Investigators in Texas continued to search Monday for the body of an Amazon Prime Air cargo plane crash victim and clues to what caused the accident outside Houston that killed all three people on board.
The black box containing flight data has not been recovered after the Saturday crash. It is believed to be submerged in the muddy waters of Trinity Bay, where the plane plummeted about 35 miles east of Houston.
On Sunday, emergency workers recovered two bodies from the crash site, and the plane’s operator, Atlas Air, said there were no survivors. The Boeing 767 was on a scheduled cargo flight for Amazon from Miami to Houston when the crash occurred.
The Houston Chronicle identified the victims as Capt. Sean Archuleta of Houston, Capt. Ricky Blakely of Indiana and First Officer Conrad Jules Aska of Antigua, basing the report on accounts by friends and family on social media.
More: Three confirmed dead after Amazon Prime Air cargo plane crash in Texas
There has been no official confirmation of the identities, although Archuleta’s employer, Mesa Airlines, released a statement mourning his death. He had been a pilot for the company since 2013.
“This is a sad day for the entire Mesa Family as we mourn the loss of Captain Sean Archuleta,’’ Mesa Chairman and CEO Jonathan Ornstein said. “This is a loss for all of aviation.’’
Don Dalton, whom the Chronicle identified as Archuleta’s roommate of three years, told the newspaper the 36-year-old pilot recently became a father again and had landed his dream job with United Airlines. He was scheduled to start next week and took a ride on the cargo plane to return home from Miami.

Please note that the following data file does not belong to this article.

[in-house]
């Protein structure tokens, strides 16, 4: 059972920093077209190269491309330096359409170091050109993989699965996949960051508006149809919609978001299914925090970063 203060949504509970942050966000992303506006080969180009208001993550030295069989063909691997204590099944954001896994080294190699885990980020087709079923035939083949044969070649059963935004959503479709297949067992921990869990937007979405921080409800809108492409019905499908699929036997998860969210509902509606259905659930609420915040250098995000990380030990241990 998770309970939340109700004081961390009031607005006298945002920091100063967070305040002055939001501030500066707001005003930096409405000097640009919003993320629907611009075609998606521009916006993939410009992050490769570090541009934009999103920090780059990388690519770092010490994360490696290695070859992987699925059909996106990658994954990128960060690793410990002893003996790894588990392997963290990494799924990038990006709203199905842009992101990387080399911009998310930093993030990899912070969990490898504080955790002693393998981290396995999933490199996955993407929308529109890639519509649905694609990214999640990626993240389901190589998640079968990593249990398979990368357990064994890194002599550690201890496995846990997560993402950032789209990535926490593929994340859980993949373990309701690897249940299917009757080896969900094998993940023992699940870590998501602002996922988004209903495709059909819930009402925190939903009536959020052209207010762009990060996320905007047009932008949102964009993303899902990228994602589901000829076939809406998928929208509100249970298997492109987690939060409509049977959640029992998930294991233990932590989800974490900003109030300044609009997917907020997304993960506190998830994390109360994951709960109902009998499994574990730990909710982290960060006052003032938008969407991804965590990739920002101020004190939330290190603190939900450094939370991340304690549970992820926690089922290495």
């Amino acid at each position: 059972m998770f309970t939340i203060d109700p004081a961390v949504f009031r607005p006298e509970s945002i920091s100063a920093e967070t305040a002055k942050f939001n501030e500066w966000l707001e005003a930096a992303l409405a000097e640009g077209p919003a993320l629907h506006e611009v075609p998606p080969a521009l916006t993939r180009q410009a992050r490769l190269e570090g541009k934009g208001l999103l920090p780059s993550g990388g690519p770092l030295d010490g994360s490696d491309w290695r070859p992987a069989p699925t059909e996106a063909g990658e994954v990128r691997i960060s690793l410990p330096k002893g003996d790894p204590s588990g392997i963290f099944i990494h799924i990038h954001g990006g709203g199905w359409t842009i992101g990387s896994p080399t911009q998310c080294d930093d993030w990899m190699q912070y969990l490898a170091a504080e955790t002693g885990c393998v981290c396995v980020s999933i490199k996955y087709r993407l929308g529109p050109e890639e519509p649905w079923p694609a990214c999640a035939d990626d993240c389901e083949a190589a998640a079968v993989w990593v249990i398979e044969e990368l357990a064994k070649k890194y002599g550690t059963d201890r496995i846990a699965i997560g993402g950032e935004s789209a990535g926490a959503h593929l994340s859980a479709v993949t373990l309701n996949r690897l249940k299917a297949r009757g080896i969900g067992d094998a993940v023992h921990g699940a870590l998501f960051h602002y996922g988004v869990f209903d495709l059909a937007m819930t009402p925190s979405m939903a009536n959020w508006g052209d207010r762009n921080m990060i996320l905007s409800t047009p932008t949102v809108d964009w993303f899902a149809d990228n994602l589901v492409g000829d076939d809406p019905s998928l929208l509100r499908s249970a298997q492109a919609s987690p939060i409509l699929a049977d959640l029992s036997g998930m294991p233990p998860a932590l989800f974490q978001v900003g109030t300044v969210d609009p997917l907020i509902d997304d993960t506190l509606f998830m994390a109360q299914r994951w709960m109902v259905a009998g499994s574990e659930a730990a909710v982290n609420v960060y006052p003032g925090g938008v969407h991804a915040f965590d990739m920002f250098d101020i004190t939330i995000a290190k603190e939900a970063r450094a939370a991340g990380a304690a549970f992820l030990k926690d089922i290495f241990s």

“He got his dream, almost,’’ Dalton was quoted as saying. “Now he’ll never fly it … that’s the part that kills me.’’
The Chambers County Sheriff’s Office said the two bodies recovered Sunday were sent to a medical examiner’s office for autopsies.
NTSB Chairman Robert Sumwalt said security video from a jail about a mile away from the crash site showed the plane heading toward the ground nose first. Air traffic controllers reported rain in the area, Sumwalt said, and the plane did not send out a distress call before the wreck.
The interaction between the pilots and the air traffic controllers noted the rain, which was heavy in some spots, according to the Chronicle, and how to best get around it while avoiding departing planes.
Atlas CEO Bill Flynn, who was at the crash site with other company representatives and federal, state and local investigators, said Atlas is setting up assistance programs for the family members of those killed in the crash.
Witnesses said they heard the plane’s engines surging and watched the craft turn sharply before falling into a nosedive, Chambers County Sheriff Brian Hawthorne said.
Investigators say the crash left debris strewn across a wide area of Trinity Bay.
Contributing: The Associated Press